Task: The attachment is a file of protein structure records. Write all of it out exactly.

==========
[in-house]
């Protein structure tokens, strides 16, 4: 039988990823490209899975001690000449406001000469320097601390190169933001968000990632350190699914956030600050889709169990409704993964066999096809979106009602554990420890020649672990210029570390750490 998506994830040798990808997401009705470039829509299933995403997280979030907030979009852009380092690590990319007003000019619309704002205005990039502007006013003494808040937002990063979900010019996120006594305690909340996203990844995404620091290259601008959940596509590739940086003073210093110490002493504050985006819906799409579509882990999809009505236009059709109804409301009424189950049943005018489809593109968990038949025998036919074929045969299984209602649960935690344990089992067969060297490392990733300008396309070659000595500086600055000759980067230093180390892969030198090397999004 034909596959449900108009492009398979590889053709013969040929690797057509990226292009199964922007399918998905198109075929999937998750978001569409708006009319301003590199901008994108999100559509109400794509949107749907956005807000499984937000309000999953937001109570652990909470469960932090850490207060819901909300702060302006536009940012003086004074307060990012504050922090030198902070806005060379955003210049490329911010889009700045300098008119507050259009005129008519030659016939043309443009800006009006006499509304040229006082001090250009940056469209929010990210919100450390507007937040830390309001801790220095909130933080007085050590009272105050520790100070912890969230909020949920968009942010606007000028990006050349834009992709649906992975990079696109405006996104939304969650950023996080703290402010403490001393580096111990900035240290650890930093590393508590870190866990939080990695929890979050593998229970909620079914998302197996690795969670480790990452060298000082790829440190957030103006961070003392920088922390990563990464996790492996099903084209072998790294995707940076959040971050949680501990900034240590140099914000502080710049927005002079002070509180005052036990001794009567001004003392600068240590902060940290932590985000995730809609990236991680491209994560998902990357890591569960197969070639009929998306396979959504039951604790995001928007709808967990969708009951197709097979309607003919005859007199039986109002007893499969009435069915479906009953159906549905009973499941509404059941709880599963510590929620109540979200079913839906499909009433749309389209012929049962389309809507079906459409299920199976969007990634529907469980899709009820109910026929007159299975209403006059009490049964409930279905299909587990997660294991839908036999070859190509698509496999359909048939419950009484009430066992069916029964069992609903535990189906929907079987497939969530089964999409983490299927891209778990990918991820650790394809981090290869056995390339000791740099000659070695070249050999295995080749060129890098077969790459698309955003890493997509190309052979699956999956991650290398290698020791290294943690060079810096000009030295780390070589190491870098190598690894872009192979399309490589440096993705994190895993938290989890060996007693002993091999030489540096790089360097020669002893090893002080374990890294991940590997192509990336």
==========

[in-house]
């Protein structure tokens, strides 16, 4: 039988990823490209899975001690000449406001000469320097601390190169933001968000990632350190699914956030600050889709169990409704993964066999096809979106009602554990420890020649672990210029570390750490 998506994830040798990808997401009705470039829509299933995403997280979030907030979009852009380092690590990319007003000019619309704002205005990039502007006013003494808040937002990063979900010019996120006594305690909340996203990844995404620091290259601008959940596509590739940086003073210093110490002493504050985006819906799409579509882990999809009505236009059709109804409301009424189950049943005018489809593109968990038949025998036919074929045969299984209602649960935690344990089992067969060297490392990733300008396309070659000595500086600055000759980067230093180390892969030198090397999004 034909596959449900108009492009398979590889053709013969040929690797057509990226292009199964922007399918998905198109075929999937998750978001569409708006009319301003590199901008994108999100559509109400794509949107749907956005807000499984937000309000999953937001109570652990909470469960932090850490207060819901909300702060302006536009940012003086004074307060990012504050922090030198902070806005060379955003210049490329911010889009700045300098008119507050259009005129008519030659016939043309443009800006009006006499509304040229006082001090250009940056469209929010990210919100450390507007937040830390309001801790220095909130933080007085050590009272105050520790100070912890969230909020949920968009942010606007000028990006050349834009992709649906992975990079696109405006996104939304969650950023996080703290402010403490001393580096111990900035240290650890930093590393508590870190866990939080990695929890979050593998229970909620079914998302197996690795969670480790990452060298000082790829440190957030103006961070003392920088922390990563990464996790492996099903084209072998790294995707940076959040971050949680501990900034240590140099914000502080710049927005002079002070509180005052036990001794009567001004003392600068240590902060940290932590985000995730809609990236991680491209994560998902990357890591569960197969070639009929998306396979959504039951604790995001928007709808967990969708009951197709097979309607003919005859007199039986109002007893499969009435069915479906009953159906549905009973499941509404059941709880599963510590929620109540979200079913839906499909009433749309389209012929049962389309809507079906459409299920199976969007990634529907469980899709009820109910026929007159299975209403006059009490049964409930279905299909587990997660294991839908036999070859190509698509496999359909048939419950009484009430066992069916029964069992609903535990189906929907079987497939969530089964999409983490299927891209778990990918991820650790394809981090290869056995390339000791740099000659070695070249050999295995080749060129890098077969790459698309955003890493997509190309052979699956999956991650290398290698020791290294943690060079810096000009030295780390070589190491870098190598690894872009192979399309490589440096993705994190895993938290989890060996007693002993091999030489540096790089360097020669002893090893002080374990890294991940590997192509990336």